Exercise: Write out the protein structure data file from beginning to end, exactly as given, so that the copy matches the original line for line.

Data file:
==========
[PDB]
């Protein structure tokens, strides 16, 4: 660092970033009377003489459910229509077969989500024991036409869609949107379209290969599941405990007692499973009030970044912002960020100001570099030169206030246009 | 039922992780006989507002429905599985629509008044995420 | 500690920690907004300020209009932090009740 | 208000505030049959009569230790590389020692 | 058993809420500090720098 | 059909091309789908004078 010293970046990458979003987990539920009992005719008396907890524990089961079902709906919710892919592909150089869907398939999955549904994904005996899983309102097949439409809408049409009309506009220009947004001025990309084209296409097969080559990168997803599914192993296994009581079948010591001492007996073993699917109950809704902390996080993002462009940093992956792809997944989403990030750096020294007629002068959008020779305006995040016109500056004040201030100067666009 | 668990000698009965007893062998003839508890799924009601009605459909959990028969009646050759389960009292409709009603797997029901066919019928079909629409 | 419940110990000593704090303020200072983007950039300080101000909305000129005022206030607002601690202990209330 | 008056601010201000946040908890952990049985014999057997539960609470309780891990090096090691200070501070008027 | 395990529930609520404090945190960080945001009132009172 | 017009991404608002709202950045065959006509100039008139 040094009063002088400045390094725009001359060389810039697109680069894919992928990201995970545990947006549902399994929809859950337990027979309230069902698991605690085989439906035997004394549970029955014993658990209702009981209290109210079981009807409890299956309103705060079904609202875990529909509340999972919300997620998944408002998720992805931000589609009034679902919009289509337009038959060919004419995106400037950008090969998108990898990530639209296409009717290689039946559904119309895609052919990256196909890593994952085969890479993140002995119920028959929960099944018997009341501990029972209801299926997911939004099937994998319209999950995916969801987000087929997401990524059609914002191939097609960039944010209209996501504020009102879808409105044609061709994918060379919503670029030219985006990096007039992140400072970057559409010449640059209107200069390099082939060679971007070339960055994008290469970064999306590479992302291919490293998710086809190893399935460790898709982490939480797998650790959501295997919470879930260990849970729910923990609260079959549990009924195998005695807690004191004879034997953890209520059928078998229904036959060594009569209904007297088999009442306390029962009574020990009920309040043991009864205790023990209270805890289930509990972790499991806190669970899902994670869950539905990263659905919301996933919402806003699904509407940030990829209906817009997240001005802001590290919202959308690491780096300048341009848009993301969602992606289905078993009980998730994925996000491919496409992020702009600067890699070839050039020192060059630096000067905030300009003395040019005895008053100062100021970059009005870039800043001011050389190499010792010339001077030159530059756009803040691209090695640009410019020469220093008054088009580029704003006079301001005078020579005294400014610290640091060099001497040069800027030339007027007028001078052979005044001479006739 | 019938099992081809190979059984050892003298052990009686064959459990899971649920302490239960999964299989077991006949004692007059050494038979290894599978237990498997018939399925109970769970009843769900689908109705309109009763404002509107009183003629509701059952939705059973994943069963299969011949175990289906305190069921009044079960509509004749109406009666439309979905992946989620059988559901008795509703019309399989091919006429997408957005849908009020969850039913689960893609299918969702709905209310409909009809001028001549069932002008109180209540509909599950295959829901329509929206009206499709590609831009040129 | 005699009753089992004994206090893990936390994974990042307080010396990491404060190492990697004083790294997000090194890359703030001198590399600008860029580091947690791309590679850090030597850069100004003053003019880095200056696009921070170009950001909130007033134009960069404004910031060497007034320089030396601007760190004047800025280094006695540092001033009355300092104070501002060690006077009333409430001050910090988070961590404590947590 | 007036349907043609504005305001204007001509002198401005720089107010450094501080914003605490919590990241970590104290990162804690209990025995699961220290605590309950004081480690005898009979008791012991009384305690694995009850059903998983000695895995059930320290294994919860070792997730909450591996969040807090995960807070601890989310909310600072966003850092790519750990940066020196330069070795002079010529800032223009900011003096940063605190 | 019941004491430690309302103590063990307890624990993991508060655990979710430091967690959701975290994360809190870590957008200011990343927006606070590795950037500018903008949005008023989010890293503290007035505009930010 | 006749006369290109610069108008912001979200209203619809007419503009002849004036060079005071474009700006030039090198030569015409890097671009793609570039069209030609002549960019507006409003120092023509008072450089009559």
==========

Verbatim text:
[PDB]
């Protein structure tokens, strides 16, 4: 660092970033009377003489459910229509077969989500024991036409869609949107379209290969599941405990007692499973009030970044912002960020100001570099030169206030246009 | 039922992780006989507002429905599985629509008044995420 | 500690920690907004300020209009932090009740 | 208000505030049959009569230790590389020692 | 058993809420500090720098 | 059909091309789908004078 010293970046990458979003987990539920009992005719008396907890524990089961079902709906919710892919592909150089869907398939999955549904994904005996899983309102097949439409809408049409009309506009220009947004001025990309084209296409097969080559990168997803599914192993296994009581079948010591001492007996073993699917109950809704902390996080993002462009940093992956792809997944989403990030750096020294007629002068959008020779305006995040016109500056004040201030100067666009 | 668990000698009965007893062998003839508890799924009601009605459909959990028969009646050759389960009292409709009603797997029901066919019928079909629409 | 419940110990000593704090303020200072983007950039300080101000909305000129005022206030607002601690202990209330 | 008056601010201000946040908890952990049985014999057997539960609470309780891990090096090691200070501070008027 | 395990529930609520404090945190960080945001009132009172 | 017009991404608002709202950045065959006509100039008139 040094009063002088400045390094725009001359060389810039697109680069894919992928990201995970545990947006549902399994929809859950337990027979309230069902698991605690085989439906035997004394549970029955014993658990209702009981209290109210079981009807409890299956309103705060079904609202875990529909509340999972919300997620998944408002998720992805931000589609009034679902919009289509337009038959060919004419995106400037950008090969998108990898990530639209296409009717290689039946559904119309895609052919990256196909890593994952085969890479993140002995119920028959929960099944018997009341501990029972209801299926997911939004099937994998319209999950995916969801987000087929997401990524059609914002191939097609960039944010209209996501504020009102879808409105044609061709994918060379919503670029030219985006990096007039992140400072970057559409010449640059209107200069390099082939060679971007070339960055994008290469970064999306590479992302291919490293998710086809190893399935460790898709982490939480797998650790959501295997919470879930260990849970729910923990609260079959549990009924195998005695807690004191004879034997953890209520059928078998229904036959060594009569209904007297088999009442306390029962009574020990009920309040043991009864205790023990209270805890289930509990972790499991806190669970899902994670869950539905990263659905919301996933919402806003699904509407940030990829209906817009997240001005802001590290919202959308690491780096300048341009848009993301969602992606289905078993009980998730994925996000491919496409992020702009600067890699070839050039020192060059630096000067905030300009003395040019005895008053100062100021970059009005870039800043001011050389190499010792010339001077030159530059756009803040691209090695640009410019020469220093008054088009580029704003006079301001005078020579005294400014610290640091060099001497040069800027030339007027007028001078052979005044001479006739 | 019938099992081809190979059984050892003298052990009686064959459990899971649920302490239960999964299989077991006949004692007059050494038979290894599978237990498997018939399925109970769970009843769900689908109705309109009763404002509107009183003629509701059952939705059973994943069963299969011949175990289906305190069921009044079960509509004749109406009666439309979905992946989620059988559901008795509703019309399989091919006429997408957005849908009020969850039913689960893609299918969702709905209310409909009809001028001549069932002008109180209540509909599950295959829901329509929206009206499709590609831009040129 | 005699009753089992004994206090893990936390994974990042307080010396990491404060190492990697004083790294997000090194890359703030001198590399600008860029580091947690791309590679850090030597850069100004003053003019880095200056696009921070170009950001909130007033134009960069404004910031060497007034320089030396601007760190004047800025280094006695540092001033009355300092104070501002060690006077009333409430001050910090988070961590404590947590 | 007036349907043609504005305001204007001509002198401005720089107010450094501080914003605490919590990241970590104290990162804690209990025995699961220290605590309950004081480690005898009979008791012991009384305690694995009850059903998983000695895995059930320290294994919860070792997730909450591996969040807090995960807070601890989310909310600072966003850092790519750990940066020196330069070795002079010529800032223009900011003096940063605190 | 019941004491430690309302103590063990307890624990993991508060655990979710430091967690959701975290994360809190870590957008200011990343927006606070590795950037500018903008949005008023989010890293503290007035505009930010 | 006749006369290109610069108008912001979200209203619809007419503009002849004036060079005071474009700006030039090198030569015409890097671009793609570039069209030609002549960019507006409003120092023509008072450089009559």